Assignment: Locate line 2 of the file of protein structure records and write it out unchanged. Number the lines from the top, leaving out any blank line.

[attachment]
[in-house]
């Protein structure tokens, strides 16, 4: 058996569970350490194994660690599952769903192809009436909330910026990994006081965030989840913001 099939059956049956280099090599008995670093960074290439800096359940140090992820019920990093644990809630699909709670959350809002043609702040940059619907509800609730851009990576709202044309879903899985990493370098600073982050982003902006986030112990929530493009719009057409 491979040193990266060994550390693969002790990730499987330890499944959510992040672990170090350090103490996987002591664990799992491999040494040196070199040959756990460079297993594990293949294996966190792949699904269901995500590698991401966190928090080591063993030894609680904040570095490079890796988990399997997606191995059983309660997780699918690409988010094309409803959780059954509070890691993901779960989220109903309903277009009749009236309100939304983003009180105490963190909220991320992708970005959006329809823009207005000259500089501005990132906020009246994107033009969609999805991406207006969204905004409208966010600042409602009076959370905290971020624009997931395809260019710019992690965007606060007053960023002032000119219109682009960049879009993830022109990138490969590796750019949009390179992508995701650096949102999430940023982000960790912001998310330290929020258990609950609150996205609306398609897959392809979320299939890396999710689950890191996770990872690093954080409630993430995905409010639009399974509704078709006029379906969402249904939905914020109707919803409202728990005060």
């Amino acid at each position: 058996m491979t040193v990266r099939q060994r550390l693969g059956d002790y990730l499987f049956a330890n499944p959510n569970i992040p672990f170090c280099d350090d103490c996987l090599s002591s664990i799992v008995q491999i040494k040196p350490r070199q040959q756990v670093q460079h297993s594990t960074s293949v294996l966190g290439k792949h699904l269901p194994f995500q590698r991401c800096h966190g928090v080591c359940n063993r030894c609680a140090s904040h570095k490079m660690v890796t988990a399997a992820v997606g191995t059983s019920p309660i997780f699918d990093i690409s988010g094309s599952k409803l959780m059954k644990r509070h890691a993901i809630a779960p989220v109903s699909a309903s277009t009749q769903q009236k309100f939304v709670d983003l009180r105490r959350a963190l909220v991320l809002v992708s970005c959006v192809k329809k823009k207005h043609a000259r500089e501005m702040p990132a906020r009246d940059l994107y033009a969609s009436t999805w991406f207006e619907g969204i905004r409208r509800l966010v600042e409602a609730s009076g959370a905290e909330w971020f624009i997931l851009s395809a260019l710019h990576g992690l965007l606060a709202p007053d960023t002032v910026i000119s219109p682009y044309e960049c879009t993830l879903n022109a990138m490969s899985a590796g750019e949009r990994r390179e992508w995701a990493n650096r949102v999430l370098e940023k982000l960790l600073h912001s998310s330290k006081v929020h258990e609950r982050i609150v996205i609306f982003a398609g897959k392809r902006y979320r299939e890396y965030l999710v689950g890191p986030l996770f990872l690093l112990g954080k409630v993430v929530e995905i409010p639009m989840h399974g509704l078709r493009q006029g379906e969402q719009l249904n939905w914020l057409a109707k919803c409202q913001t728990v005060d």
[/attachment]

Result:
């Protein structure tokens, strides 16, 4: 058996569970350490194994660690599952769903192809009436909330910026990994006081965030989840913001 099939059956049956280099090599008995670093960074290439800096359940140090992820019920990093644990809630699909709670959350809002043609702040940059619907509800609730851009990576709202044309879903899985990493370098600073982050982003902006986030112990929530493009719009057409 491979040193990266060994550390693969002790990730499987330890499944959510992040672990170090350090103490996987002591664990799992491999040494040196070199040959756990460079297993594990293949294996966190792949699904269901995500590698991401966190928090080591063993030894609680904040570095490079890796988990399997997606191995059983309660997780699918690409988010094309409803959780059954509070890691993901779960989220109903309903277009009749009236309100939304983003009180105490963190909220991320992708970005959006329809823009207005000259500089501005990132906020009246994107033009969609999805991406207006969204905004409208966010600042409602009076959370905290971020624009997931395809260019710019992690965007606060007053960023002032000119219109682009960049879009993830022109990138490969590796750019949009390179992508995701650096949102999430940023982000960790912001998310330290929020258990609950609150996205609306398609897959392809979320299939890396999710689950890191996770990872690093954080409630993430995905409010639009399974509704078709006029379906969402249904939905914020109707919803409202728990005060």